WorkSafe Victoria’s plans for the future

At the Safety In Action Conference in Melbourne last week the CEO Of WorkSafe Victoria, John Merritt, told the delegates that over the coming weeks and months we will see the following:

  • The “Homecomings” series of workplace safety ads have been purchased by Washington State and will be broadcast shortly.  Merritt expects the campaign to spread across the United States and, maybe, into Canada;
  • WorkSafe has developed fake vending machines for use at exhibitions and trade displays which display replacement body parts, fingers as  USB sticks (pictured below);
  • WorkSafe will be introducing an advisory support scheme for the medium-sized businesses, modelled on the Small Business scheme;
  • A team of advisers is targeting poor-performing large employers.  Merritt said that  “50 large employers account for 11% of all injuries WorkSafe sees”;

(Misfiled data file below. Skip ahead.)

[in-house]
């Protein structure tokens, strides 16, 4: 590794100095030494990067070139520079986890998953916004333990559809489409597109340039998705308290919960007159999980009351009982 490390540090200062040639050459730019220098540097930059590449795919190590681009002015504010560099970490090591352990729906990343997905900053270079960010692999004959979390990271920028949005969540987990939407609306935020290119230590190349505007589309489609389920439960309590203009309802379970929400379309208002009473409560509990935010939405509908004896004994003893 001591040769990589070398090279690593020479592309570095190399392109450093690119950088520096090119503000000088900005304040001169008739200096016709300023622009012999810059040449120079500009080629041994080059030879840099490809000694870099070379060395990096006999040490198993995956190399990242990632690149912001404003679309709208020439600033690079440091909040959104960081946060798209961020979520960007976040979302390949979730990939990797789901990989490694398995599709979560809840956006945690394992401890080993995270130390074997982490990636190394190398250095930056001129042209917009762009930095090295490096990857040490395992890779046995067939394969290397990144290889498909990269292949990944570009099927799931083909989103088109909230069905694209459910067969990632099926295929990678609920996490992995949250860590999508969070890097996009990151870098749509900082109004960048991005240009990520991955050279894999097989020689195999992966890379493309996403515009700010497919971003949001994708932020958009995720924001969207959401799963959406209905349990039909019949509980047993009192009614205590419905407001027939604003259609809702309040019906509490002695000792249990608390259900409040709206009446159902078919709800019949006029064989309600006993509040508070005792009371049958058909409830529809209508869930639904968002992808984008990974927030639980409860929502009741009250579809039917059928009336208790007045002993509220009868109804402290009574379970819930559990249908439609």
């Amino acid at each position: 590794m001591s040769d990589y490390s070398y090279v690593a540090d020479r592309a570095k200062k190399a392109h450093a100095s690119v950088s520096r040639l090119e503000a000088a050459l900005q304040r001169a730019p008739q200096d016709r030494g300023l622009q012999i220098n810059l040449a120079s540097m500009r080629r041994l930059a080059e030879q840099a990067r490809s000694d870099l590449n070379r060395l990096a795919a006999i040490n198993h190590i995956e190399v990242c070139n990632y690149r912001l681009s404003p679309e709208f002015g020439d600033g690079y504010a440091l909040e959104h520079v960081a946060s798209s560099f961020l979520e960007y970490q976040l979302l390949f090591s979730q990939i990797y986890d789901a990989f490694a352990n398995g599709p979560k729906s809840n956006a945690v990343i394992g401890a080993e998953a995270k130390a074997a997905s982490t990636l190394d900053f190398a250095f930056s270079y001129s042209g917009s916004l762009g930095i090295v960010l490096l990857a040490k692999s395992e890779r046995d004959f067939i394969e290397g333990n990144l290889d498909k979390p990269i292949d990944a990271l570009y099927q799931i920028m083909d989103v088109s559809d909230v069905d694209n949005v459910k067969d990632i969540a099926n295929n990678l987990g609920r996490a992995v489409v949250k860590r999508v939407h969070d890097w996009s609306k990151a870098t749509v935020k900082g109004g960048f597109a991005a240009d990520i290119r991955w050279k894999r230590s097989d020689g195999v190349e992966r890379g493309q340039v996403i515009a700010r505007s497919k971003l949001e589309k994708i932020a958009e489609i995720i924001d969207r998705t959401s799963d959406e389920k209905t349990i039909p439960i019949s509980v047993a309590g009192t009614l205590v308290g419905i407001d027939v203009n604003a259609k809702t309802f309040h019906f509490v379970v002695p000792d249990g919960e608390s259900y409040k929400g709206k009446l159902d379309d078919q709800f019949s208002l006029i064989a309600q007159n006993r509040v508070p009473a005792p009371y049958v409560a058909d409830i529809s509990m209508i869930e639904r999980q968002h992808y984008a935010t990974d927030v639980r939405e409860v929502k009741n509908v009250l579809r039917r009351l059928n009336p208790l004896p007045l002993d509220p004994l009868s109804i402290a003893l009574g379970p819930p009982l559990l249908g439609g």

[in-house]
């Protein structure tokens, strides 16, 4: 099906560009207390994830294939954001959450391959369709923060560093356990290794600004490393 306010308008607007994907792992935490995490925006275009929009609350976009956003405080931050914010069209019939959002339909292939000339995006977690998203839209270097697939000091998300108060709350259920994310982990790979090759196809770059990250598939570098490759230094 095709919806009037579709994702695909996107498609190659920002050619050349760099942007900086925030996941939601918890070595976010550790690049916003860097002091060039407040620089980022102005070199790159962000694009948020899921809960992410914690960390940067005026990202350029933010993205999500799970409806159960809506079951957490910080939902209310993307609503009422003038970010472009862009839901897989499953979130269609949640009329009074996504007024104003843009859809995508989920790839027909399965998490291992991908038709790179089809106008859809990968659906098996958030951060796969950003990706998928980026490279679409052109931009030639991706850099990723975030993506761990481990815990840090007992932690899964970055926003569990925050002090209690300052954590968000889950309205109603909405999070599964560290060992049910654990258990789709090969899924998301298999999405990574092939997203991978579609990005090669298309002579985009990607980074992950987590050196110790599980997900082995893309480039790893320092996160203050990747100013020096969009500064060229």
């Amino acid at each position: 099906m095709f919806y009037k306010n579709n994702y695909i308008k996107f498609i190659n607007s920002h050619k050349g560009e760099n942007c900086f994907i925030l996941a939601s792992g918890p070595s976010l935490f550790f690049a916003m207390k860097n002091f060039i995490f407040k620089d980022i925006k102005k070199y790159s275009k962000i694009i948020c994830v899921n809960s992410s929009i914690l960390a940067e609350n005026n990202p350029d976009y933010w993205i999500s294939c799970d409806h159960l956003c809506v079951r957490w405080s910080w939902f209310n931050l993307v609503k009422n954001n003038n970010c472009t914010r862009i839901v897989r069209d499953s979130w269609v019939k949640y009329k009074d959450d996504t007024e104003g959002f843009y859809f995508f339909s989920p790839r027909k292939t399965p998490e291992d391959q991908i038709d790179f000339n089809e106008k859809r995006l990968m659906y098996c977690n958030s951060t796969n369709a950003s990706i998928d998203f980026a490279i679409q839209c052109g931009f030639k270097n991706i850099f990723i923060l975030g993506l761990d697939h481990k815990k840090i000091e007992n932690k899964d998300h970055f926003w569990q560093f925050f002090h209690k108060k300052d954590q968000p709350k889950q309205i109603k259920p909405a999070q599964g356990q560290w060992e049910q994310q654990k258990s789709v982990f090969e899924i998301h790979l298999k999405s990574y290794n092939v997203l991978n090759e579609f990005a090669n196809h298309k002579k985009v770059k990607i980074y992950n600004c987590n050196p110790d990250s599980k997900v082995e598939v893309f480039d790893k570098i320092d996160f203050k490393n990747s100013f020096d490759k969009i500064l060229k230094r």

• A major street art campaign will be launched by the end of April 2009
  • A new series of ads to be run on regional and rural television based on local sporting legends as part of the country football and netball sponsorship;
  • The graphic young worker advertisements will be re-run at appropriate times.  Merritt acknowledged that the ads have generated many complaints but are transmitting the right message to the target audience.

WorkSafe will also maintain their focus on the “jugglers” those business people or administrative staff that are essential to each organisation because they are in charge of dozens of business processes.  WorkSafe surveys of the jugglers have shown that less than 10% of their time is spent on OHS matters, around 30% of them are trained in their tasks and most operate without support.

Kevin Jones

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